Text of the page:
By Emil Danielyan and Shakeh Avoyan
International observers have strongly criticized Wednesday’s second round of the Armenian presidential election official results of which gave a landslide victory to incumbent President Robert Kocharian. A joint monitoring mission from the Organization for Security and Cooperation in Europe and the Parliamentary Assembly of the Council of Europe concluded in a report Thursday that the vote was again marred by “serious irregularities in many polling stations” and did not meet international standards.
The report came shortly after the announcement by Armenia’s Central Election Commission of the preliminary nationwide results of the run-off. According to them, Kocharian won 67.5 percent of the vote, easily defeating his opposition challenger Stepan Demirchian who got only 32.5 percent.
“Yesterday’s presidential election fell short of international standards for democratic elections,” Peter Eicher, the American head of OSCE observers, told reporters. “We are disappointed with the process. We had hoped for better.”
“Once again we saw significant problems on election day,” Eicher added.
Lord Russell Johnston, who headed a smaller team of PACE monitors, likewise said that he is “disappointed” with the Armenian authorities’ conduct of the ballot. “Essentially the pattern was very similar to the first round, with a good voting day being followed by a less than satisfactory counting night,” he told the joint news conference in Yerevan.
The OSCE/PACE mission, which comprised more than 200 members, had concluded earlier that the February 19 first round fell short of democratic standards “in several key respects.” Its Thursday report was even more negative and strongly-worded, giving more weight to opposition allegations that the authorities fixed the outcome.
The international observers, whose findings are extremely important for the international legitimacy of the Armenian election, again singled out “widespread” ballot box stuffing as the most serious form of irregularity. “International observers documented and confirmed ballot stuffing in more than 40 polling stations around the country,” the OSCE/PACE report says. “There were numerous confirmed instances of stamped, signed ballots circulating outside polling stations before and during the voting.”
Hundreds of such ballots, pre-marked in Kocharian’s favor, were shown to local and foreign journalists by Demirchian’s top campaign aides on election day. They also claimed that scores of opposition proxies and members of election commissions were forced out of the Kocharian-controlled bodies both before and after the closure of polls. Eicher said international observers witnessed that “in at least a couple of cases.”
“I would specifically remark that my small Council of Europe team actually saw ballot stuffing taking place,” Russell Johnston said for his part.
The counting process was also negatively assessed by the observers who claim to have found further evidence of ballot box stuffing in 18 polling stations. “Unauthorized persons were present in almost half of counts observed,” their report says, adding that there were numerous reports of election observers and proxies barred from monitoring the vote count.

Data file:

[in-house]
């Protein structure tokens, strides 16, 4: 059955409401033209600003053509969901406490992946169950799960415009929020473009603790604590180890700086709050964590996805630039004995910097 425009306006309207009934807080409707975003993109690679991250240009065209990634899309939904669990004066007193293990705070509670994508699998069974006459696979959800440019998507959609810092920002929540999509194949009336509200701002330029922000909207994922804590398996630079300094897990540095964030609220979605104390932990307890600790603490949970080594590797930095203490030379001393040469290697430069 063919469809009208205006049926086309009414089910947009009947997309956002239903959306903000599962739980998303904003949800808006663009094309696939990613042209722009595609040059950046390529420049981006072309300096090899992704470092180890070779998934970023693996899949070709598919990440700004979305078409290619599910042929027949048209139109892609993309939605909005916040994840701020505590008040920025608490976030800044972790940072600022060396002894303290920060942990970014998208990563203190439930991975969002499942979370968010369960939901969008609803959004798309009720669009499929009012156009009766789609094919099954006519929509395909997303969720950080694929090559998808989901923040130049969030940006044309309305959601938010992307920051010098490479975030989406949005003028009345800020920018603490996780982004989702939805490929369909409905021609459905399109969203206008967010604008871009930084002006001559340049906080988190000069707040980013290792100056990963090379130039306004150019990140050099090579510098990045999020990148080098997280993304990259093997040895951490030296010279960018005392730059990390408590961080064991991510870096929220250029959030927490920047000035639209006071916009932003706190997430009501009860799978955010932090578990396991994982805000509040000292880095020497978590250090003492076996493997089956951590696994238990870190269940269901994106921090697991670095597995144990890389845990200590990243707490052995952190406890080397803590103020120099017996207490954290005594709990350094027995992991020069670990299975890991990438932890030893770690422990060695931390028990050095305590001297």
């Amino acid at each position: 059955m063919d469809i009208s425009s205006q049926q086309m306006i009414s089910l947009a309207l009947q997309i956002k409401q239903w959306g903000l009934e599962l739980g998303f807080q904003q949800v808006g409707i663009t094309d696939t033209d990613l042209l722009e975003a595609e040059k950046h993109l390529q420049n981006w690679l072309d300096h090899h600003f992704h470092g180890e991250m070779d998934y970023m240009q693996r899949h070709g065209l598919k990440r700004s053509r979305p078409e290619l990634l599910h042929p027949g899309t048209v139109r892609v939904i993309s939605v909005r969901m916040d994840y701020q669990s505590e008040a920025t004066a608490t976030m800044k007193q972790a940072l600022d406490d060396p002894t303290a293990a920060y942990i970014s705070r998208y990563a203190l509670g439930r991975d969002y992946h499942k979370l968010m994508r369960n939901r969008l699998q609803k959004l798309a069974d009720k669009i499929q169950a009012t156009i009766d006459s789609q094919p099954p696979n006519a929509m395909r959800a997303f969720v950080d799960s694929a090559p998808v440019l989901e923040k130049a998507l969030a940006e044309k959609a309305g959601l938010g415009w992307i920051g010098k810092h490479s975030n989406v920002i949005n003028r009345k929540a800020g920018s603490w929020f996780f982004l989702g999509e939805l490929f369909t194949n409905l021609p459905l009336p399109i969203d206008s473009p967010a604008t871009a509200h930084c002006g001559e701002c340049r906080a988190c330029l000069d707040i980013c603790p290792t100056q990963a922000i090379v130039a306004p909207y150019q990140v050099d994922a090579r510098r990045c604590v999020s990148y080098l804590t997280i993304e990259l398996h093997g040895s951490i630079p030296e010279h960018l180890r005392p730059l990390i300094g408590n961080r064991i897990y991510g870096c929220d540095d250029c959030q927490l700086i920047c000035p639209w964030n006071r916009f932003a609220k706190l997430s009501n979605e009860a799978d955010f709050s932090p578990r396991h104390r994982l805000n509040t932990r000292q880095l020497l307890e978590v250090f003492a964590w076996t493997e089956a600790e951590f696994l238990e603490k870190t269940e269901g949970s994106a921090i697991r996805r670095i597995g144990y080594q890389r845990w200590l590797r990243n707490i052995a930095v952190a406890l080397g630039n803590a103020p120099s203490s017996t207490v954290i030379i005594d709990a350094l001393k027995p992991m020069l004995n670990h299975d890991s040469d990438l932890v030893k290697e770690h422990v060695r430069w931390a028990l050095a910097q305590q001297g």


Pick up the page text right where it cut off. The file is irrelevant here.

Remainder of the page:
Eicher further noted “significant shortcomings” which he said were registered between the two rounds. He again deplored the mass arrests of opposition activists before the run-off, saying that those were “in contravention of Armenia’s OSCE commitments and Council of Europe standards.”
Both Eicher and Russell Johnston declined to comment on whether the reported irregularities affected the official vote results. The Demirchian campaign rejected the figures as fraudulent shortly after the Central Election Commission began publishing them on Wednesday night. Demirchian and his opposition allies called an unsanctioned demonstration to protest the alleged vote rigging later on Thursday.
The CEC did not officially react to the international criticism on Thursday. Still, its senior lawyer, Nune Hovannisian, accused OSCE observers of “hampering” the work of some polling stations on election day. She said that some observers tried to inspect voter lists during the polling and follow vote counts from a closer distance. “We can say that the observers trespassed the boundaries of their rights,” she told RFE/RL.
However, the observers offered different accounts. “My experiences were horrible,” one of them, who asked not to be identified, told RFE/RL.
“It's clear that the election has been stolen,” “The Los Angeles Times” quoted another election monitor as saying. “They just stuffed the ballot boxes. The most important question tomorrow is, who will this president represent? Apparently only the people who control the elections.”
In a statement issued earlier this week, the secretary general of the Council of Europe, Walter Schwimmer, warned Yerevan that the run-off should mark a major improvement over the first round of voting. Schwimmer said bluntly that the February 19 ballot was a “missed opportunity for Armenia to abandon past electoral practices and win the confidence not only of the voters but also of the European public opinion.”
Asked to compare the two rounds, Russell Johnston said: “It is true that we were hopeful that [the run-off] might be better. But it’s also true that the world seldom changes significantly in two weeks.”
The PACE official praised Armenian voters “for their active and honest participation in the process” and went on to warn its authorities: “For Armenia to advance democratically, also by the way to meet its commitments to the Council of Europe,…we need the same attitude to come from the senior political leadership.”